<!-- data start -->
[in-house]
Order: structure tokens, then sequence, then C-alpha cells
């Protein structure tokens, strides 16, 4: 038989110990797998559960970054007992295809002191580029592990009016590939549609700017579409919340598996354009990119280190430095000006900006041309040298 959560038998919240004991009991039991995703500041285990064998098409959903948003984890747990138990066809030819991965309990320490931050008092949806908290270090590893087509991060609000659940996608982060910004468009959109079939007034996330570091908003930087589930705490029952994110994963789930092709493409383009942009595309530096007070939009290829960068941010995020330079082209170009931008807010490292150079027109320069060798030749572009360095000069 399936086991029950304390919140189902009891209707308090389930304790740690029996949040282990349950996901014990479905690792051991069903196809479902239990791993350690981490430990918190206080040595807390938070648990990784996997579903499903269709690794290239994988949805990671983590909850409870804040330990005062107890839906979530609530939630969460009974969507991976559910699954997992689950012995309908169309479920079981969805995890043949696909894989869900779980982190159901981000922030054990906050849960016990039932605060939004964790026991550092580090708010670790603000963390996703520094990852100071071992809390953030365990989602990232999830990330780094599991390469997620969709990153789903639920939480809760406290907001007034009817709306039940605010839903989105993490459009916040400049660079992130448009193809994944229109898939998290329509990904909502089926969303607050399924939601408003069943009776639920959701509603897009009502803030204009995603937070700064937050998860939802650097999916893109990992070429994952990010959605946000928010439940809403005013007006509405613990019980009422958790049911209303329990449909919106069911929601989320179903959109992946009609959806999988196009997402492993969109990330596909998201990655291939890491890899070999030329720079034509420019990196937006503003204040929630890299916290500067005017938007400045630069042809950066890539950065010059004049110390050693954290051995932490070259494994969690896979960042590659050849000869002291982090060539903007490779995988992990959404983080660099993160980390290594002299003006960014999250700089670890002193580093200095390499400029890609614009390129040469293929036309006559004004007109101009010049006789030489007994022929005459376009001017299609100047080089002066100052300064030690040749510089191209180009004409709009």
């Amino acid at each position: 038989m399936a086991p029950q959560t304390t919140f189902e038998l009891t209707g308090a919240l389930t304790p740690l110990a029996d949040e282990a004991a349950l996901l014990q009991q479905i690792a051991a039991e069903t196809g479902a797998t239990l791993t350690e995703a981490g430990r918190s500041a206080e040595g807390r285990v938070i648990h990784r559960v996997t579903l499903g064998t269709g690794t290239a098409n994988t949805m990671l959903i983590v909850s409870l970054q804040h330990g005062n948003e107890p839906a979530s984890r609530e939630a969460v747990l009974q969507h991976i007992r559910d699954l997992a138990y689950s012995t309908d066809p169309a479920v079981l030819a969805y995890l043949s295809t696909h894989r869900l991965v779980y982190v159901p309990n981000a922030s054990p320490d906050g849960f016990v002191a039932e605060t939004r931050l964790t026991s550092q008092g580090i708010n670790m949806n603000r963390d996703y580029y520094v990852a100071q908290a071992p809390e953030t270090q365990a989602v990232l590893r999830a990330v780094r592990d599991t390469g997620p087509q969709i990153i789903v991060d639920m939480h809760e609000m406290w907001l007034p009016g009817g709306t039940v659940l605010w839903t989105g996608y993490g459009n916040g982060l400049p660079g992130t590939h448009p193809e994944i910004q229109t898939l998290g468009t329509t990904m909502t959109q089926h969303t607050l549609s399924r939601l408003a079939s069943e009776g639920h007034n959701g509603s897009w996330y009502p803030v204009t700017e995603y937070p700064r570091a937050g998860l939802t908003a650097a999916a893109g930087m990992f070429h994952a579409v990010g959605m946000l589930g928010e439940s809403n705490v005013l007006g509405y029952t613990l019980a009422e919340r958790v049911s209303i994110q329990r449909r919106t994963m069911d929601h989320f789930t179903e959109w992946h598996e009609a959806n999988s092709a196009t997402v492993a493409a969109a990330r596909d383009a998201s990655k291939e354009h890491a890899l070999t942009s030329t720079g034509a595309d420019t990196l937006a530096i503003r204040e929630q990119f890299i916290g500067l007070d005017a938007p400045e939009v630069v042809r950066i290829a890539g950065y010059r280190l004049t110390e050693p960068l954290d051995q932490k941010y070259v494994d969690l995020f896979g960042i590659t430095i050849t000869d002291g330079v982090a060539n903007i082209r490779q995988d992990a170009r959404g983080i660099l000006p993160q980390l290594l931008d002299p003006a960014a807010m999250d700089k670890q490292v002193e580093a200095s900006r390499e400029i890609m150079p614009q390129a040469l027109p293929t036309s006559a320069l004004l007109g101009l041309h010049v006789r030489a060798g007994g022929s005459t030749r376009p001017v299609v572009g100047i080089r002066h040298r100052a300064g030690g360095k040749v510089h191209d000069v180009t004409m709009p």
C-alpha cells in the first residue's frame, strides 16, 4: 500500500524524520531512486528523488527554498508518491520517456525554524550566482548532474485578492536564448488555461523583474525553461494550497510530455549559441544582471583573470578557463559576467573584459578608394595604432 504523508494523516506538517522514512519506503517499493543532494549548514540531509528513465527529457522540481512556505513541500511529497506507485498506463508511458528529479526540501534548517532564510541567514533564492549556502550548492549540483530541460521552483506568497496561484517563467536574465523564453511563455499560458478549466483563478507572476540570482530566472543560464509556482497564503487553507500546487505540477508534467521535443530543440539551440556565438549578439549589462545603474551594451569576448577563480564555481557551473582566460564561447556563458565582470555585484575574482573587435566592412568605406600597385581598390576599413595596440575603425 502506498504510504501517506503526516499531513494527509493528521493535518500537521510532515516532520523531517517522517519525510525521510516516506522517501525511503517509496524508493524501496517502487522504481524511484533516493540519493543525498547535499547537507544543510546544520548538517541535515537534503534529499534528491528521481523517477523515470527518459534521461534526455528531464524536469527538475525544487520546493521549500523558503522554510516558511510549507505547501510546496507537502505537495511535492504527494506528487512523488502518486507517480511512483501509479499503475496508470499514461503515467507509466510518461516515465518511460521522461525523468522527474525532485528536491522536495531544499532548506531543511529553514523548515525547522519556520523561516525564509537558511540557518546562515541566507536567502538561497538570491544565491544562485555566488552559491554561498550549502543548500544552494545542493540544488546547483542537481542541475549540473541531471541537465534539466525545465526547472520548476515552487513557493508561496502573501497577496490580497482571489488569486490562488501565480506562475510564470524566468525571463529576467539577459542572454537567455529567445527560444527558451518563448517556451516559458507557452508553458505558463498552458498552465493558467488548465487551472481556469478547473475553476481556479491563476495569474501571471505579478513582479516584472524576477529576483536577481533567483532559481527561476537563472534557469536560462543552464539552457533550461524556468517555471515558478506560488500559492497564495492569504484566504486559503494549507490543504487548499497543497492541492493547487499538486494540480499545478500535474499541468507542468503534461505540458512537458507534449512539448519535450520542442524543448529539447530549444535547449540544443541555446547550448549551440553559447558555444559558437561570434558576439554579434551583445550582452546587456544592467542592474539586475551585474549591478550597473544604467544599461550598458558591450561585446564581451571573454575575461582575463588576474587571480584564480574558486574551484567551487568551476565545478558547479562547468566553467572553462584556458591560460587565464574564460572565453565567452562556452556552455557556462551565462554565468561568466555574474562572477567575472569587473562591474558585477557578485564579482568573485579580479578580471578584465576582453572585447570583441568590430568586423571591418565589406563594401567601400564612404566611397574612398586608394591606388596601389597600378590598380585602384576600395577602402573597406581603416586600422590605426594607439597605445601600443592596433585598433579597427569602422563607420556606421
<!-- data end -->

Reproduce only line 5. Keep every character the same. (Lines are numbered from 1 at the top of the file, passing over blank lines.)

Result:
C-alpha cells in the first residue's frame, strides 16, 4: 500500500524524520531512486528523488527554498508518491520517456525554524550566482548532474485578492536564448488555461523583474525553461494550497510530455549559441544582471583573470578557463559576467573584459578608394595604432 504523508494523516506538517522514512519506503517499493543532494549548514540531509528513465527529457522540481512556505513541500511529497506507485498506463508511458528529479526540501534548517532564510541567514533564492549556502550548492549540483530541460521552483506568497496561484517563467536574465523564453511563455499560458478549466483563478507572476540570482530566472543560464509556482497564503487553507500546487505540477508534467521535443530543440539551440556565438549578439549589462545603474551594451569576448577563480564555481557551473582566460564561447556563458565582470555585484575574482573587435566592412568605406600597385581598390576599413595596440575603425 502506498504510504501517506503526516499531513494527509493528521493535518500537521510532515516532520523531517517522517519525510525521510516516506522517501525511503517509496524508493524501496517502487522504481524511484533516493540519493543525498547535499547537507544543510546544520548538517541535515537534503534529499534528491528521481523517477523515470527518459534521461534526455528531464524536469527538475525544487520546493521549500523558503522554510516558511510549507505547501510546496507537502505537495511535492504527494506528487512523488502518486507517480511512483501509479499503475496508470499514461503515467507509466510518461516515465518511460521522461525523468522527474525532485528536491522536495531544499532548506531543511529553514523548515525547522519556520523561516525564509537558511540557518546562515541566507536567502538561497538570491544565491544562485555566488552559491554561498550549502543548500544552494545542493540544488546547483542537481542541475549540473541531471541537465534539466525545465526547472520548476515552487513557493508561496502573501497577496490580497482571489488569486490562488501565480506562475510564470524566468525571463529576467539577459542572454537567455529567445527560444527558451518563448517556451516559458507557452508553458505558463498552458498552465493558467488548465487551472481556469478547473475553476481556479491563476495569474501571471505579478513582479516584472524576477529576483536577481533567483532559481527561476537563472534557469536560462543552464539552457533550461524556468517555471515558478506560488500559492497564495492569504484566504486559503494549507490543504487548499497543497492541492493547487499538486494540480499545478500535474499541468507542468503534461505540458512537458507534449512539448519535450520542442524543448529539447530549444535547449540544443541555446547550448549551440553559447558555444559558437561570434558576439554579434551583445550582452546587456544592467542592474539586475551585474549591478550597473544604467544599461550598458558591450561585446564581451571573454575575461582575463588576474587571480584564480574558486574551484567551487568551476565545478558547479562547468566553467572553462584556458591560460587565464574564460572565453565567452562556452556552455557556462551565462554565468561568466555574474562572477567575472569587473562591474558585477557578485564579482568573485579580479578580471578584465576582453572585447570583441568590430568586423571591418565589406563594401567601400564612404566611397574612398586608394591606388596601389597600378590598380585602384576600395577602402573597406581603416586600422590605426594607439597605445601600443592596433585598433579597427569602422563607420556606421